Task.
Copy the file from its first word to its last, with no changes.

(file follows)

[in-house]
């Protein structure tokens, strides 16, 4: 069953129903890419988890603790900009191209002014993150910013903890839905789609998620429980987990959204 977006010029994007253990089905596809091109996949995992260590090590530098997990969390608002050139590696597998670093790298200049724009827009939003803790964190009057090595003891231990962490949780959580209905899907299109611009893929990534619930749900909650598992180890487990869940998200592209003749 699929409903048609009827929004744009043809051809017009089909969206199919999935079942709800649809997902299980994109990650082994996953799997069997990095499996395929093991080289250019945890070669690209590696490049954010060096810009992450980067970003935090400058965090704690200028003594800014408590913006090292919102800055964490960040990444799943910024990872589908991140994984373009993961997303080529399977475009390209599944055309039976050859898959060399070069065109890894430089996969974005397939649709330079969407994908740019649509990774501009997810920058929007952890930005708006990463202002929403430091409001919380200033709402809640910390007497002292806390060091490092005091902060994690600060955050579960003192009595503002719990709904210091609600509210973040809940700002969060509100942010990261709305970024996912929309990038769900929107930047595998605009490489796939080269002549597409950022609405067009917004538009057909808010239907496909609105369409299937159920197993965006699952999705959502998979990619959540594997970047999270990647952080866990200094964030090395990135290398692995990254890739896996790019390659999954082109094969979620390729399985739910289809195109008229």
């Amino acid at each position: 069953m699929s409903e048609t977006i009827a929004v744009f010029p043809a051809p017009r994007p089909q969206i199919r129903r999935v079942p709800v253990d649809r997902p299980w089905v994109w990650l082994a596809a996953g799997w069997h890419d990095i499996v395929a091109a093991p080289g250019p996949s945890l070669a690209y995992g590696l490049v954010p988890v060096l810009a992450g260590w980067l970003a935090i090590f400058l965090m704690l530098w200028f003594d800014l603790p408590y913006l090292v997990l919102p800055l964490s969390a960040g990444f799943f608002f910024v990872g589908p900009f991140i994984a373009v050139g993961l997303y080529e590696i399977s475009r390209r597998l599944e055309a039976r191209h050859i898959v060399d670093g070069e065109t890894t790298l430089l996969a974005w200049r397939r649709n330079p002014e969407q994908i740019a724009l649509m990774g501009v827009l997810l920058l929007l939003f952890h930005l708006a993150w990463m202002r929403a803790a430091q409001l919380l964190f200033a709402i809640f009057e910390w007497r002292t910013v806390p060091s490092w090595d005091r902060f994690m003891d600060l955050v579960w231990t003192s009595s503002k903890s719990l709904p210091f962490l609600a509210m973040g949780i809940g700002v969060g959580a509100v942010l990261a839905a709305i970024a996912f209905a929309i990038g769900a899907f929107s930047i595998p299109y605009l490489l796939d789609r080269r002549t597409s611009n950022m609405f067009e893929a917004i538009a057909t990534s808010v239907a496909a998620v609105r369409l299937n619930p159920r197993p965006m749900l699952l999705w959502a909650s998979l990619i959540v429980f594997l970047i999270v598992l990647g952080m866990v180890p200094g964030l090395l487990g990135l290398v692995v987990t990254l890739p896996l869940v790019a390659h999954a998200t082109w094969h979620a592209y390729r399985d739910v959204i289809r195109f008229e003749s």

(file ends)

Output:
[in-house]
């Protein structure tokens, strides 16, 4: 069953129903890419988890603790900009191209002014993150910013903890839905789609998620429980987990959204 977006010029994007253990089905596809091109996949995992260590090590530098997990969390608002050139590696597998670093790298200049724009827009939003803790964190009057090595003891231990962490949780959580209905899907299109611009893929990534619930749900909650598992180890487990869940998200592209003749 699929409903048609009827929004744009043809051809017009089909969206199919999935079942709800649809997902299980994109990650082994996953799997069997990095499996395929093991080289250019945890070669690209590696490049954010060096810009992450980067970003935090400058965090704690200028003594800014408590913006090292919102800055964490960040990444799943910024990872589908991140994984373009993961997303080529399977475009390209599944055309039976050859898959060399070069065109890894430089996969974005397939649709330079969407994908740019649509990774501009997810920058929007952890930005708006990463202002929403430091409001919380200033709402809640910390007497002292806390060091490092005091902060994690600060955050579960003192009595503002719990709904210091609600509210973040809940700002969060509100942010990261709305970024996912929309990038769900929107930047595998605009490489796939080269002549597409950022609405067009917004538009057909808010239907496909609105369409299937159920197993965006699952999705959502998979990619959540594997970047999270990647952080866990200094964030090395990135290398692995990254890739896996790019390659999954082109094969979620390729399985739910289809195109008229």
């Amino acid at each position: 069953m699929s409903e048609t977006i009827a929004v744009f010029p043809a051809p017009r994007p089909q969206i199919r129903r999935v079942p709800v253990d649809r997902p299980w089905v994109w990650l082994a596809a996953g799997w069997h890419d990095i499996v395929a091109a093991p080289g250019p996949s945890l070669a690209y995992g590696l490049v954010p988890v060096l810009a992450g260590w980067l970003a935090i090590f400058l965090m704690l530098w200028f003594d800014l603790p408590y913006l090292v997990l919102p800055l964490s969390a960040g990444f799943f608002f910024v990872g589908p900009f991140i994984a373009v050139g993961l997303y080529e590696i399977s475009r390209r597998l599944e055309a039976r191209h050859i898959v060399d670093g070069e065109t890894t790298l430089l996969a974005w200049r397939r649709n330079p002014e969407q994908i740019a724009l649509m990774g501009v827009l997810l920058l929007l939003f952890h930005l708006a993150w990463m202002r929403a803790a430091q409001l919380l964190f200033a709402i809640f009057e910390w007497r002292t910013v806390p060091s490092w090595d005091r902060f994690m003891d600060l955050v579960w231990t003192s009595s503002k903890s719990l709904p210091f962490l609600a509210m973040g949780i809940g700002v969060g959580a509100v942010l990261a839905a709305i970024a996912f209905a929309i990038g769900a899907f929107s930047i595998p299109y605009l490489l796939d789609r080269r002549t597409s611009n950022m609405f067009e893929a917004i538009a057909t990534s808010v239907a496909a998620v609105r369409l299937n619930p159920r197993p965006m749900l699952l999705w959502a909650s998979l990619i959540v429980f594997l970047i999270v598992l990647g952080m866990v180890p200094g964030l090395l487990g990135l290398v692995v987990t990254l890739p896996l869940v790019a390659h999954a998200t082109w094969h979620a592209y390729r399985d739910v959204i289809r195109f008229e003749s």